The modern human face

Anatomically modern humans have a facial structure that is different from our evolutionary predecessors and close relatives. Here’s how to recognize it.

I’ve occasionally read that Neanderthals were so similar to modern humans that you wouldn’t notice one if you walked by them on the street.  This is probably not true.  Leaving aside the question of whether people who write things like that know anything about what I, personally, am and am not likely to notice, anatomically modern humans have quite different facial structures from anything else out there today, and also from any of our hominid relatives.  That includes Neanderthals.

In recent posts, we’ve talked about three unique features of the anatomically modern human face:

If you’re not sure about what any of those mean and you want to know, follow the links, which will take you to illustrated posts on each of those individual features.

The tendency to notice faces, and the ability to read facial expressions, seem to be very important in humans, based on things like the sophistication of the musculature that we have for controlling facial expressions, the amount of the motor nervous system that is developed to controlling those muscles, and the skill that most humans have in recognizing facial expressions of emotion.  For an accessible discussion of the psychology and biology of all of this, see this Wikipedia page.  Chimpanzees are lousy at recognizing human facial expressions–dogs can be pretty good at it, though.  (There’s a lot of variation here, so don’t get pissed at your dog if he doesn’t seem to be up to the task.  He undoubtedly has other charms.  Another cool thing that dogs can learn to do, but chimpanzees can’t: understand that when you point in a direction, they should look that way.)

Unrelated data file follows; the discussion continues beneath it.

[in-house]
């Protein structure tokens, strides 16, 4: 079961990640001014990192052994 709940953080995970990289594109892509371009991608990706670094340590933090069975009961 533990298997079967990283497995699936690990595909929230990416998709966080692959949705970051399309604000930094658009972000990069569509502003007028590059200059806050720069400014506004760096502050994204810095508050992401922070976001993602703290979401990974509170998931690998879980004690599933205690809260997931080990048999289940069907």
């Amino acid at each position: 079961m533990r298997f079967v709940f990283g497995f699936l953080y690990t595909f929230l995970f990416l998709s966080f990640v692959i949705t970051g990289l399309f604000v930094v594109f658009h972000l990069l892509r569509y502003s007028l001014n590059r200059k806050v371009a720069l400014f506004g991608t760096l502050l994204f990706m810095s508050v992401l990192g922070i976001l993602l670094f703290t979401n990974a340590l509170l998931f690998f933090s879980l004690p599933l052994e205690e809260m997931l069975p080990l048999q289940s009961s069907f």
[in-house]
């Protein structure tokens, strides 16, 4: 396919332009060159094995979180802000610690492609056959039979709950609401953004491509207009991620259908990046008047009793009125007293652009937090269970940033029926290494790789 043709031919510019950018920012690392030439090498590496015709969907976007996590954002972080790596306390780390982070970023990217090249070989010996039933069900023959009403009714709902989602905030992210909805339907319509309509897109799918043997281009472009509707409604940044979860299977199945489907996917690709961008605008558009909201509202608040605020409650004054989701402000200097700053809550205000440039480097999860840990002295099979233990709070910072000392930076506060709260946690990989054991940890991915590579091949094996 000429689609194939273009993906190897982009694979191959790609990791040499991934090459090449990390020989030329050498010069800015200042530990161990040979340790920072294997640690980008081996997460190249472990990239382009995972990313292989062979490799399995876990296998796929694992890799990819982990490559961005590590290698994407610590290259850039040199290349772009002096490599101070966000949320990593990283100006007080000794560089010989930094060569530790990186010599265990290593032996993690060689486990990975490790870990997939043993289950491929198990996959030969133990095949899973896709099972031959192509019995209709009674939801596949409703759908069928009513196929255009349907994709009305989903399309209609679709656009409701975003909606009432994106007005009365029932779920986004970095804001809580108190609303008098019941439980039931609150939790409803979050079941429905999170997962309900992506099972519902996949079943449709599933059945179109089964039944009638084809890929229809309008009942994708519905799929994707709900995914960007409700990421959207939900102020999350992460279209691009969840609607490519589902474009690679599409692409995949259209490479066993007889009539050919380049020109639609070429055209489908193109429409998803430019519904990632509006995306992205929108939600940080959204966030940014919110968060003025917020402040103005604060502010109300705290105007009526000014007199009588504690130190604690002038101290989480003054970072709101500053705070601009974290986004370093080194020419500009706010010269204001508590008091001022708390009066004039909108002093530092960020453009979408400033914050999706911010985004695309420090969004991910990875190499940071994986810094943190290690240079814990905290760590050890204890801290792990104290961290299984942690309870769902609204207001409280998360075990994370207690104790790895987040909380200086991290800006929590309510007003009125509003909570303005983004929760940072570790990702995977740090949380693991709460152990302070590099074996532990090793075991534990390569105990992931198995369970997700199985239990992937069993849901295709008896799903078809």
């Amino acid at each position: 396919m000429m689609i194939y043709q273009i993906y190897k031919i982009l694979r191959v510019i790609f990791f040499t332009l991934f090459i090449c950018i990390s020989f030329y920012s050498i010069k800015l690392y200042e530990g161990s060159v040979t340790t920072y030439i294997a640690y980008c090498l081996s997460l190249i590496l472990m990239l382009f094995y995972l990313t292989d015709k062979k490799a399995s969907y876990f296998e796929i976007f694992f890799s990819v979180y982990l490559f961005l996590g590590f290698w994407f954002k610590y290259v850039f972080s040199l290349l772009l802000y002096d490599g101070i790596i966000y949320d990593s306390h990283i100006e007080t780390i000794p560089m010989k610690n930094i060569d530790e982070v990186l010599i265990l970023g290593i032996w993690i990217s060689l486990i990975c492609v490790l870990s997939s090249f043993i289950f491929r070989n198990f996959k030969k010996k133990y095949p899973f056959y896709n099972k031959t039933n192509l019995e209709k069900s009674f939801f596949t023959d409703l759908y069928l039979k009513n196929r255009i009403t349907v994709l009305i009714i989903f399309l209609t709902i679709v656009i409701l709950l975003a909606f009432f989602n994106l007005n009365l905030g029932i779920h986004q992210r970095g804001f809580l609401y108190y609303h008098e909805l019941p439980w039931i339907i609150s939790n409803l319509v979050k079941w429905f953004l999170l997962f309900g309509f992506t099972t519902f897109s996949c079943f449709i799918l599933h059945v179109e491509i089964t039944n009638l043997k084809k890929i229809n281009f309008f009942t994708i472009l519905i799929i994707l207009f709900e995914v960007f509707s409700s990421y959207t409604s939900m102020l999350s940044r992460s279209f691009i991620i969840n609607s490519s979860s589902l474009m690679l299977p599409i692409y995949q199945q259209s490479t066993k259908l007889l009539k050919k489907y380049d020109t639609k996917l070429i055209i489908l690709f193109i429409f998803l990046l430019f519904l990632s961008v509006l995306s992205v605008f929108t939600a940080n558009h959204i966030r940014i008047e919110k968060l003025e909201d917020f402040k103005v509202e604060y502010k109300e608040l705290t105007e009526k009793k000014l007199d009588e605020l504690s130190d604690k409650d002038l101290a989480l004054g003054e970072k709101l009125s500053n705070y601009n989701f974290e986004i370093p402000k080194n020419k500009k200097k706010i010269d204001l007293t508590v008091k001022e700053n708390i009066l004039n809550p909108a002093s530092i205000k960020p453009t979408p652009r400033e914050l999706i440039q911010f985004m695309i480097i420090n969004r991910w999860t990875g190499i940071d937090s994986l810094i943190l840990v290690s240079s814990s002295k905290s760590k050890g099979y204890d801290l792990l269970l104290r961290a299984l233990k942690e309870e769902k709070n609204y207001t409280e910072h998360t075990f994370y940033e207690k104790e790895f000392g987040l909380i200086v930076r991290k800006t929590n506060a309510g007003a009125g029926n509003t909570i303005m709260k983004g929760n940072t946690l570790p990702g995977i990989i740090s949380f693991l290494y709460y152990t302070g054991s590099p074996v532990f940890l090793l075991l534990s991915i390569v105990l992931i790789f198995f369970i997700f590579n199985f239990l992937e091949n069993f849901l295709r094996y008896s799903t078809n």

If you’ve read the preceding posts, and you can remember these three features–forehead, chin, and being located under the eyes–then I’m guessing that you can impress your kids the next time you go to the zoo/museum/catacombs by explaining what to notice about the faces of the skulls of the various and sundry critters that they’ll see.  Want to test yourself?  Here are some skulls to check out.  See if you can tell which are anatomically modern humans and which aren’t.  Answers at the bottom of the post, along with some French vocabulary for talking about faces.



human and neanderthal Skulls-800x430
human infant skull replica product-754-main-original-1415040576
australopithecus skull Mrs_Ples.jpg
bornean orangutan variants_large_3886
human skull discolored clone s521972503441136676_p925_i1_w640.jpeg


  1. Modern human.  This is the ballot box from Yale’s Cross and Bones society.  Picture source:
  2. Modern human in the front, Neanderthal behind it.  Picture source:
  3. Modern human infant.  (Trick question.)  This is a reproduction of the skull of a deceased 4-month-old child.  Human infant skulls are similar to chimpanzee infant skulls in that they both have foreheads (which the chimp will lose as it ages), but note that the human infant’s face is located beneath the eyes.  Picture source:
  4. Australopithecus.  No lower jaw, so you can’t look for a chin, but notice the lack of a forehead and the forward-protruding muzzle (i.e., the face is not located under the eyes).  Picture source: